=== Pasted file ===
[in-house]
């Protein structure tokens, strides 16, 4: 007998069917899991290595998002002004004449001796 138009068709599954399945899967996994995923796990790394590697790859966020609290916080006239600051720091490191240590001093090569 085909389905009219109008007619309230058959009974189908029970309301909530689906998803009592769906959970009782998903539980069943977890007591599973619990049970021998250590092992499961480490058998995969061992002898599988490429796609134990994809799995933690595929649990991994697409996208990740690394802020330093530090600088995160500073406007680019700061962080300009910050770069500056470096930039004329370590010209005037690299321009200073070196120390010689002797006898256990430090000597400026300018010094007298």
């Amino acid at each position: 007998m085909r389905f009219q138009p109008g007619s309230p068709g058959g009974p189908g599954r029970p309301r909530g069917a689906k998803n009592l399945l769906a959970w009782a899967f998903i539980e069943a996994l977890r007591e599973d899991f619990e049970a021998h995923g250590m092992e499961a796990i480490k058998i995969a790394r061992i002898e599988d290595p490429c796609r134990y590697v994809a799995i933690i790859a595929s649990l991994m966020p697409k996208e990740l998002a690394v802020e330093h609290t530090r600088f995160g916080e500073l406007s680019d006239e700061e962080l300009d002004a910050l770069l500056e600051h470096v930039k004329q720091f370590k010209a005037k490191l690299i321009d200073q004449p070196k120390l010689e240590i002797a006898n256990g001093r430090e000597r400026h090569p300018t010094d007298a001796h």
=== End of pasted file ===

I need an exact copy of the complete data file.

[in-house]
């Protein structure tokens, strides 16, 4: 007998069917899991290595998002002004004449001796 138009068709599954399945899967996994995923796990790394590697790859966020609290916080006239600051720091490191240590001093090569 085909389905009219109008007619309230058959009974189908029970309301909530689906998803009592769906959970009782998903539980069943977890007591599973619990049970021998250590092992499961480490058998995969061992002898599988490429796609134990994809799995933690595929649990991994697409996208990740690394802020330093530090600088995160500073406007680019700061962080300009910050770069500056470096930039004329370590010209005037690299321009200073070196120390010689002797006898256990430090000597400026300018010094007298």
């Amino acid at each position: 007998m085909r389905f009219q138009p109008g007619s309230p068709g058959g009974p189908g599954r029970p309301r909530g069917a689906k998803n009592l399945l769906a959970w009782a899967f998903i539980e069943a996994l977890r007591e599973d899991f619990e049970a021998h995923g250590m092992e499961a796990i480490k058998i995969a790394r061992i002898e599988d290595p490429c796609r134990y590697v994809a799995i933690i790859a595929s649990l991994m966020p697409k996208e990740l998002a690394v802020e330093h609290t530090r600088f995160g916080e500073l406007s680019d006239e700061e962080l300009d002004a910050l770069l500056e600051h470096v930039k004329q720091f370590k010209a005037k490191l690299i321009d200073q004449p070196k120390l010689e240590i002797a006898n256990g001093r430090e000597r400026h090569p300018t010094d007298a001796h």